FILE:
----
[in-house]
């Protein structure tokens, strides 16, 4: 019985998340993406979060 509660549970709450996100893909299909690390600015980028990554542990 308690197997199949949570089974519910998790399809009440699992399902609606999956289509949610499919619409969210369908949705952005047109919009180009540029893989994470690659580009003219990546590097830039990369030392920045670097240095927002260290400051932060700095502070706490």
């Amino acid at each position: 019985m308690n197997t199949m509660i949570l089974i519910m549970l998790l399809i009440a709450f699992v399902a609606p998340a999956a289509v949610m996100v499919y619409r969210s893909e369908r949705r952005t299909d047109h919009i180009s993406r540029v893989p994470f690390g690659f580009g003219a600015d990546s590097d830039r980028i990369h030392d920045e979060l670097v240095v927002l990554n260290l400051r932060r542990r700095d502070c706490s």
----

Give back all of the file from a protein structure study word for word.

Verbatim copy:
[in-house]
């Protein structure tokens, strides 16, 4: 019985998340993406979060 509660549970709450996100893909299909690390600015980028990554542990 308690197997199949949570089974519910998790399809009440699992399902609606999956289509949610499919619409969210369908949705952005047109919009180009540029893989994470690659580009003219990546590097830039990369030392920045670097240095927002260290400051932060700095502070706490």
């Amino acid at each position: 019985m308690n197997t199949m509660i949570l089974i519910m549970l998790l399809i009440a709450f699992v399902a609606p998340a999956a289509v949610m996100v499919y619409r969210s893909e369908r949705r952005t299909d047109h919009i180009s993406r540029v893989p994470f690390g690659f580009g003219a600015d990546s590097d830039r980028i990369h030392d920045e979060l670097v240095v927002l990554n260290l400051r932060r542990r700095d502070c706490s």